Monday, June 23, 2008

Sometimes the simple ideas are the good ones..

This is a little off topic, not really finance. But a couple of Duke Management profs have published a piece in Science that says folks suffer from mpg illusion. Basically, they argue that we focus on trying to get higher and higher mpg, when the biggest savings are for those people who drive vehicles that get really bad mileage.

The story is here...
News and Observer article here

The basic idea is this. If you drive some big ugly truck that gets 10 mpg, you'll use 1,000 gallons a year to go 10,000 miles. Now if you trade to a truck that gets 15 mpg you'll use 666 gallons. A savings of 333 gallons a year.

Now consider someone who is getting 25 mpg and they trade up to a hybrid that gets say 35. Their gas savings go from 400 gallons to 285 gallons. A savings of about only 115 gallons a year.

The point then is that the biggest savings come from fairly small improvements on poor mpg vehicles.

The idea is so obvious of course it is brilliant and what is really great is that these guys got it published in Science.

Thursday, June 19, 2008

Google stock screener

Google has a new stock screener. What is cute about it is that you can see the distribution of the values you are screening on graphically. For example you can see the distribution of market values. Very nice.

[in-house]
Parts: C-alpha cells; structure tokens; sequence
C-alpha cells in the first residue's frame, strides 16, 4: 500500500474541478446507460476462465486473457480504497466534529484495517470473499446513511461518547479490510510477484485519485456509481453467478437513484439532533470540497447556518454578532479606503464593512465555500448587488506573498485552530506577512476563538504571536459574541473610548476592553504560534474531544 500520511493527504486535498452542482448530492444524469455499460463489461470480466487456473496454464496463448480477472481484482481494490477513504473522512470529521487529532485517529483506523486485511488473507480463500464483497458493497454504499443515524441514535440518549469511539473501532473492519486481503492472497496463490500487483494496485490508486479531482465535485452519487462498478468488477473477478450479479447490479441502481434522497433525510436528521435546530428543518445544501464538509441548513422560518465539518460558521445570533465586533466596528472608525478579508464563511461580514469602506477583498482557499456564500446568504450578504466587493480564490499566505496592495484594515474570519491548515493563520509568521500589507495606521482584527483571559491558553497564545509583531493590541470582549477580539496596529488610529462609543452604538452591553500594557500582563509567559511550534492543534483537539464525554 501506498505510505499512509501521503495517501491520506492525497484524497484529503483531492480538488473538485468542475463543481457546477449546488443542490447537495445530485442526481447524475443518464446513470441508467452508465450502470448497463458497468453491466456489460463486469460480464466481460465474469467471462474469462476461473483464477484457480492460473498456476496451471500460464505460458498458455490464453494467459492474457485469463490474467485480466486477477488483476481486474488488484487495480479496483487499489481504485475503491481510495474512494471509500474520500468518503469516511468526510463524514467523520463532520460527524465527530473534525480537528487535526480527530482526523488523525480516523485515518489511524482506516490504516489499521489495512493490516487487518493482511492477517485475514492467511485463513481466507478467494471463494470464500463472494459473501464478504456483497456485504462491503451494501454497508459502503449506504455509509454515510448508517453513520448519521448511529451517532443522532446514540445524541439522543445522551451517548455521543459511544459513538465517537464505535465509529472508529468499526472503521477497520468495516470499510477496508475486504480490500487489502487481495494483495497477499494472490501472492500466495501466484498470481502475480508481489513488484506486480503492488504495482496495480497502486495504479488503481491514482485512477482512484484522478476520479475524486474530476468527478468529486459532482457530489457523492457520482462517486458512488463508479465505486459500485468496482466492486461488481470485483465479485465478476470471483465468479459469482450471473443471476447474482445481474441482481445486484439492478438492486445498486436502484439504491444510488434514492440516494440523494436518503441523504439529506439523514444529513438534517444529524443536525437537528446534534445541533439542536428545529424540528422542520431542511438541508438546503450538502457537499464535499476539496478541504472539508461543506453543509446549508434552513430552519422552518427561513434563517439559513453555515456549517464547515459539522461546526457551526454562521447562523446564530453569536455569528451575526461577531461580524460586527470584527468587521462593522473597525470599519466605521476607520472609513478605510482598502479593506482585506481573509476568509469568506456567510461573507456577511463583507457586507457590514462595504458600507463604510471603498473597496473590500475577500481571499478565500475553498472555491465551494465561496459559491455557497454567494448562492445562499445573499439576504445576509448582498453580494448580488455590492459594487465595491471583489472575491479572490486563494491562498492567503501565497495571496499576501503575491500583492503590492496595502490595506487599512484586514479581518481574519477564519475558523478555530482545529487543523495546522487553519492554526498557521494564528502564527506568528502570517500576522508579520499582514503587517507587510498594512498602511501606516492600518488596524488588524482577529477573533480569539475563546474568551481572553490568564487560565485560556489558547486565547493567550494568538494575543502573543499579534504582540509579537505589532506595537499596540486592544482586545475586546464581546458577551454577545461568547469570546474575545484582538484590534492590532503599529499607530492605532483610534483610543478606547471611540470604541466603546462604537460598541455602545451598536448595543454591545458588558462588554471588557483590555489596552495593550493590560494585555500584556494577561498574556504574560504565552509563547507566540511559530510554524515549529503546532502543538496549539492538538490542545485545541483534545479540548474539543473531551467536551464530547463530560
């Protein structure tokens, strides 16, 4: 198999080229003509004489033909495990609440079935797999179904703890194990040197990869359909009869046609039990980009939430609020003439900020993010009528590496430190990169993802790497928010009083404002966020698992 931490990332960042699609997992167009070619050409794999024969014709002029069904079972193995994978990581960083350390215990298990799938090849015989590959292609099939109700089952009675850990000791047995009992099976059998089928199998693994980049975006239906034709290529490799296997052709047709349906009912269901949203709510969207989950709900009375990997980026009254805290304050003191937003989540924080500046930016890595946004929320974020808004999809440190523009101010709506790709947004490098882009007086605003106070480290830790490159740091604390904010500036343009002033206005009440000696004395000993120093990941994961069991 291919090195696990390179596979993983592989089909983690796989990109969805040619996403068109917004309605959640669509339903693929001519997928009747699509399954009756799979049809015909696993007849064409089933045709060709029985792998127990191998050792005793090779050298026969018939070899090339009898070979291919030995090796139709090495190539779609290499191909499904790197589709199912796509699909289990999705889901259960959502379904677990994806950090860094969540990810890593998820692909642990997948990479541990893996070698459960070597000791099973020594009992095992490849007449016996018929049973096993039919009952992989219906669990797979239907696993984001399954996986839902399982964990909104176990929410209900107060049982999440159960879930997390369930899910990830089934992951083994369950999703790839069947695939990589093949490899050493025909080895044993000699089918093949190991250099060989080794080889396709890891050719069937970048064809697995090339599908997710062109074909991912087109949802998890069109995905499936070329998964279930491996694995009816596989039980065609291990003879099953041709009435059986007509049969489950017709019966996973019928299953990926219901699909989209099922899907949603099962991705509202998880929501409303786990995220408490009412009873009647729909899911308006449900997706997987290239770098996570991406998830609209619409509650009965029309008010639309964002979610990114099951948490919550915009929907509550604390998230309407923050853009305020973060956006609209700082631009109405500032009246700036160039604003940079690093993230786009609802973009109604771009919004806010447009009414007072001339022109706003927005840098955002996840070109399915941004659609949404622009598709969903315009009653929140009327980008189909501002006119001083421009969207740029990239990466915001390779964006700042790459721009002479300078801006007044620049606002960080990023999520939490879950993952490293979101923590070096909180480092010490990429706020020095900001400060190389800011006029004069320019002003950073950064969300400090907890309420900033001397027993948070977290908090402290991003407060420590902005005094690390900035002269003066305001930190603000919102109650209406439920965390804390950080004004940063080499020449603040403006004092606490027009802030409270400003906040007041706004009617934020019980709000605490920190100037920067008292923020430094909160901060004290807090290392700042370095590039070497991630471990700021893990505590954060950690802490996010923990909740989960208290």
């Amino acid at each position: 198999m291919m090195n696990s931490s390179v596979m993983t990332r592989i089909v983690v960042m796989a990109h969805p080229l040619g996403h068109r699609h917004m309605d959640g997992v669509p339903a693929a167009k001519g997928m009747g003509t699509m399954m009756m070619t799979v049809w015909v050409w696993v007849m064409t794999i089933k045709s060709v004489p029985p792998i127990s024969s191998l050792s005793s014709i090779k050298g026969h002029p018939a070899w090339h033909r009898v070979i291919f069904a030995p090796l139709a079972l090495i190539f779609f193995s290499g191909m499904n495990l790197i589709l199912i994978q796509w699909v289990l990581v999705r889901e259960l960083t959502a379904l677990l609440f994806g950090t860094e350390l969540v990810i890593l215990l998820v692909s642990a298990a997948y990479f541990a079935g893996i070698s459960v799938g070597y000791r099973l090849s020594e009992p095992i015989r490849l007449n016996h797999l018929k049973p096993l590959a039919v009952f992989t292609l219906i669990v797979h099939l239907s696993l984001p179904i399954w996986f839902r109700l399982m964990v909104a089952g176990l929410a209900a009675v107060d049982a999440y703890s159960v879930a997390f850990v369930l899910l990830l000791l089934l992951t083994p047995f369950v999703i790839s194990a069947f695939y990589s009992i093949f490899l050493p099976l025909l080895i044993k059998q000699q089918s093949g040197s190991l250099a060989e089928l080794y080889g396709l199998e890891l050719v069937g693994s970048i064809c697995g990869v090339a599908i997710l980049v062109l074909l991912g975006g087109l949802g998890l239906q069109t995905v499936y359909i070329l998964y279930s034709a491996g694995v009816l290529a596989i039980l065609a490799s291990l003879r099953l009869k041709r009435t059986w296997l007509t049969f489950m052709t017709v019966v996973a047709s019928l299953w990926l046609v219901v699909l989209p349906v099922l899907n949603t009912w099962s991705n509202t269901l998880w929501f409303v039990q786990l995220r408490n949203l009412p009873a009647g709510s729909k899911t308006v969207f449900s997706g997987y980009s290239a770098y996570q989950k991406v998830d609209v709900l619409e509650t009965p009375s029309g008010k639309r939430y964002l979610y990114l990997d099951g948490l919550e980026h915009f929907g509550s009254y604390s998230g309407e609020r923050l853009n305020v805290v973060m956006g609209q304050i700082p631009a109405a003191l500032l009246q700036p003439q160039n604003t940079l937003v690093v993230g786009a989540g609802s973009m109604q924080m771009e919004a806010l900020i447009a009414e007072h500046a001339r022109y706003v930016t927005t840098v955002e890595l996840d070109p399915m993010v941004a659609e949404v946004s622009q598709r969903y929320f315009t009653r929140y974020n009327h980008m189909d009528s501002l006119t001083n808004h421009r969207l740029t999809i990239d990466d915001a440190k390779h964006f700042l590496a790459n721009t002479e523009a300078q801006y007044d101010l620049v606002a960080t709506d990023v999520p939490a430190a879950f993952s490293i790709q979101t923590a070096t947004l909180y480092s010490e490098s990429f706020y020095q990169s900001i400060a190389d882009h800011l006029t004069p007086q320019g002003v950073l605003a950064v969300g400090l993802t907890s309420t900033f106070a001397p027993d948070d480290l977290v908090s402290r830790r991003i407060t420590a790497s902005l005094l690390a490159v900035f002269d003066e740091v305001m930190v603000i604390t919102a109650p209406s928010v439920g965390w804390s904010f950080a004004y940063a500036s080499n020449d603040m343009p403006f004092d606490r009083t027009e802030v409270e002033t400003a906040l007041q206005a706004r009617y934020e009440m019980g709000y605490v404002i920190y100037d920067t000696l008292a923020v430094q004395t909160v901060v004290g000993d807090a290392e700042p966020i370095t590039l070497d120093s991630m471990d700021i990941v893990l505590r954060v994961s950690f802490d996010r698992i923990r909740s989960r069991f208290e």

Google stock screener

You can also screen by sectors etc. What would be nice is if you could screen by index membership as well.

Thursday, June 12, 2008

Finance sayings.

Stephen Dubner at the freakonomics blog has a bleg out for finance sayings.

One of my faves is
The market can stay irrational longer than you can stay solvent. - Keynes

Salaries for college grads

If you are graduating or have just graduated, then this is going to help much - but if it's still interesting.
Salaries for college grads for 2008

HT: Newmark's door.

As Craig Newmark points out - Econ grads earn more on average than finance grads. Food for thought. My limited experience has been that Econ majors taking my classes have always been among my best students. So I suspect that there is a selection bias - on average better quality students become Econ majors.

Tuesday, June 3, 2008

Bad news in the charts

My colleague Don sent me this picture. As all chartists know, you should sell when you see the black swan indicator.